Race was the only demographic variable that had a significant effect on senior center use. Elderly blacks with physical limitations and few social contacts, who had more help from others and were aware of the centers, were the most likely to use them. This suggests that senior centers are moving toward meeting the needs of elderly persons with limited capabilities rather than toward commonly perceived recreational or personal enrichment services, concludes Dr. Mitchell.

For more information, see "Service awareness and use among older North Carolinians," by Dr. Mitchell, in the June 1995 issue of The Journal of Applied Gerontology 14(2), pp. 193-209.

Rural Nebraskans have at least as much access to health care as their urban counterparts

Generally, access to health care is more limited in rural than urban America, according to several national surveys. Rural residents are more apt to be distant from doctors and hospitals, have limited public transportation, low income, and no health insurance compared with urban residents. Yet a new study shows that access to health care, even in isolated parts of rural Nebraska, was as good, if not better, than access to health care in urban parts of the State during the late 1980s. The fact that Nebraska's experience differs from the Nation as a whole argues for State involvement in developing any new networks for delivering health care services, note authors John Comer, Ph.D., and Keith Mueller, Ph.D., of the University of Nebraska Medical Center.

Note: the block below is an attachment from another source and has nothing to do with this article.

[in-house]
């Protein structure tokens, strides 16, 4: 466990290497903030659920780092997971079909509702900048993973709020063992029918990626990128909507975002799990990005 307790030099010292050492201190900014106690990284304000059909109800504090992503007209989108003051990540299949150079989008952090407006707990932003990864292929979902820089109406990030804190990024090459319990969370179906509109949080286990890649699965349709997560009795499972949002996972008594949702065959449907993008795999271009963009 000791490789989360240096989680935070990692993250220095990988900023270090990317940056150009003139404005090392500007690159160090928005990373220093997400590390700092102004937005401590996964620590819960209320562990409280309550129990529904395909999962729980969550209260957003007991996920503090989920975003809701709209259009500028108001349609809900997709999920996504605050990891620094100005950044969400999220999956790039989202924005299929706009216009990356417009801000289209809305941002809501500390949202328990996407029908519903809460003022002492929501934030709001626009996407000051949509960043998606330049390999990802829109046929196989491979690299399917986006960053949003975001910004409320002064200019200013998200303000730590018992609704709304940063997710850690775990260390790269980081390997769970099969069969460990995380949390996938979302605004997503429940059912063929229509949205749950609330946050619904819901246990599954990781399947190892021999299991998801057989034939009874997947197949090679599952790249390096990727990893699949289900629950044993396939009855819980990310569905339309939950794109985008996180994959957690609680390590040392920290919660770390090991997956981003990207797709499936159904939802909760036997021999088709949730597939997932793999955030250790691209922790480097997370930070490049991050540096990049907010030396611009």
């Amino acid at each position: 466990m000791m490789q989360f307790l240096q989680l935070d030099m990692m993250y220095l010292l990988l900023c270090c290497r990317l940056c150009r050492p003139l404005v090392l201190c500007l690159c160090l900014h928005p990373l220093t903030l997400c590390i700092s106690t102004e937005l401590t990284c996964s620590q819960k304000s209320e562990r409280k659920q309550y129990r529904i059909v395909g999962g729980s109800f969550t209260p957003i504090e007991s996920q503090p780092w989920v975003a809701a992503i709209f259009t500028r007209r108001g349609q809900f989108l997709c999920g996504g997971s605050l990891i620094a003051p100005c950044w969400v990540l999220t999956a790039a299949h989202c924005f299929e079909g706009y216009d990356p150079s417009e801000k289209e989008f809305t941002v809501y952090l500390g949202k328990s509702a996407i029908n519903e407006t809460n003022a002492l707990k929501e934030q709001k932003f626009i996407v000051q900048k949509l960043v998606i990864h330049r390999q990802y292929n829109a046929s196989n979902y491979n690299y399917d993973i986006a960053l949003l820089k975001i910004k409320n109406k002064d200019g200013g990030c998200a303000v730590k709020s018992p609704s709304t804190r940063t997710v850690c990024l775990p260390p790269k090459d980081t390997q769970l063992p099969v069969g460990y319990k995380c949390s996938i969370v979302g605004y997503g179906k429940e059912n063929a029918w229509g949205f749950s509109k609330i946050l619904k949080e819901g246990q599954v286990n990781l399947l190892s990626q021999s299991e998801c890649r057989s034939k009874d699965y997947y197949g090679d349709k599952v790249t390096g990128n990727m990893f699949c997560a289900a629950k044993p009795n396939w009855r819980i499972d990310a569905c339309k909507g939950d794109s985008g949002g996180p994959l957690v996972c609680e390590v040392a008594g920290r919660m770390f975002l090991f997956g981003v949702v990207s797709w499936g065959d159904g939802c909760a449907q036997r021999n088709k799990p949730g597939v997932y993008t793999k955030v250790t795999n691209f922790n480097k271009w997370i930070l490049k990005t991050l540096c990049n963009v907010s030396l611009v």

With support from the Agency for Health Care Policy and Research (HS05760), the researchers used a random sample of nearly 6,000 households to compare residents of urban and rural Nebraskan counties on several measures of access to health care. After controlling for health insurance status, they found that rural residents were more apt to have a personal physician and visit the physician more often than their urban counterparts. Even uninsured rural residents reported an average of two more visits than urban residents during the study year (1989-1990), even after accounting for need for health care (severity of illness). Also, a larger percentage of rural residents with health problems were hospitalized than urban residents, but this was a small and statistically insignificant difference.

Rural Nebraskans were no more likely to cite inability to pay as a deterrent to seeking care than urban Nebraskans. Nebraskan rural health care costs are cheaper than similar urban costs. Since the rural health care dollar goes a bit further, rural hospitals and physicians may be more willing to carry patients who cannot pay and who do not have insurance. This is not the kind of pattern one would expect if access were more of a problem in rural areas, conclude the researchers.

Details are in "Access to health care: Urban-rural comparisons from a midwestern agricultural state," by Dr. Comer and Dr. Mueller, in The Journal of Rural Health 11(2), pp. 128-136, 1995.